You won't make it, said many. Grizzly bears hang around the road just waiting for unsuspecting tourists, we heard. The mud is too deep when it rains, and the dust envelops everything when it's dry. Trucks throw rocks as large as melons. Do you know you need to carry two spare tires? Are you aware there is no gas or other services for 240 miles? The latter was not a question, but clearly a statement of derision that we would tackle such an adventure on motorcycles. Even the bike dealers, who were generally more reserved in their criticism, swore the sidecar didn't have a chance.
Yes, we knew. I had done my research and so understood the road conditions and where services are available. I had talked to truckers and other bikers. It could be a tough trip, but I was sure barring extreme mechanical problems, that we would make it. Still, negativity takes its toll.
As noon approached, our scheduled hour of departure, doubts crept in. The Dalton had 12% grades in places. If it was wet, could I keep the Cavalcade upright on the downsides I wondered? Should we be taking spare tires? Although we all carried patch kits, I didn't even carry inner tubes for the Cavalcade. Would our tires hold out?
Julia left for Denali National Park, dampening our spirits even more. We had come up as five, but only four of us would tackle the Dalton. I knew that given her bike and riding experience she had made a good choice. Should we all be headed to Denali with Julia?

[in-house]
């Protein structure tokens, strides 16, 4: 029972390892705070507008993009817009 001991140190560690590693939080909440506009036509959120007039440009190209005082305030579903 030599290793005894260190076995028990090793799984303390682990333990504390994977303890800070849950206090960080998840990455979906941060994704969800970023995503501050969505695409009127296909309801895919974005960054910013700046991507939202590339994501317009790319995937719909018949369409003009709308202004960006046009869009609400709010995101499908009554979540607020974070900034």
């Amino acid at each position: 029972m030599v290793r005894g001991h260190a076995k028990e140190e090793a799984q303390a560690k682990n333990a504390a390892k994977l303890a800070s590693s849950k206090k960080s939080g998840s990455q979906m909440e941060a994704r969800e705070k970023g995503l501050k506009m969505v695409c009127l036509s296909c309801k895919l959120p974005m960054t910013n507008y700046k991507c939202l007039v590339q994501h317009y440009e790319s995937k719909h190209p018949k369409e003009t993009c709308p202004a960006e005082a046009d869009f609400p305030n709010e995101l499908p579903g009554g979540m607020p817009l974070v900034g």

At 1 P.M. we pull out of Fairbanks under a light drizzle. The National Bank of Alaska's temperature sign reads forty eight degrees – this is the end of July? Eric takes the lead as we head north first on the Steese Expressway, a four-lane highway to the town of Fox and it's population of 200 people. Some politician's pork barrel project to be sure. Twenty miles north of Fairbanks we see a sign – "no services next 118 miles." Around the next curve there is no reminder of human habitation, other than the road, in any direction. Just endless vistas of northern forest. We are on our way to Prudhoe Bay.
At Mile 44 the pavement ends and the gravel begins. The road twists and turns, gets narrower, and surely will end at a trapper's cabin in a few miles. It's unfathomable that this road continues north for 500 miles. I pull up beside Jan after a particularly nasty stretch, in the stinging rain. "Do you really think I can make it, she asks?" I assure her she can and we carry on.
We continue the remaining 84 miles into Yukon Ventures, a motel/gas stop where the highway crosses the Yukon River. As we turn into the parking lot I almost put the Cavalcade down – the surface is hardpan covered by two or three inches of gooey, slippery mud. By the time we pull up to the cafe entrance, 150 yards away, our bikes, shoes and pants are covered in this brown mess. Afraid it will set up around the wheels and brakes, we spend a half-hour digging it off with screwdrivers.
We do our best to clean up before we eat our $9 hamburgers. The room, measuring 7' x 8' is $100, but who can complain since it includes the use of the bathroom and shower at the end of the hall? Beside, it's the only accommodations in the 260 miles between Fairbanks and Coldfoot.
It's primitive, but we knew that when we started. We've come over 2,600 miles since Seattle.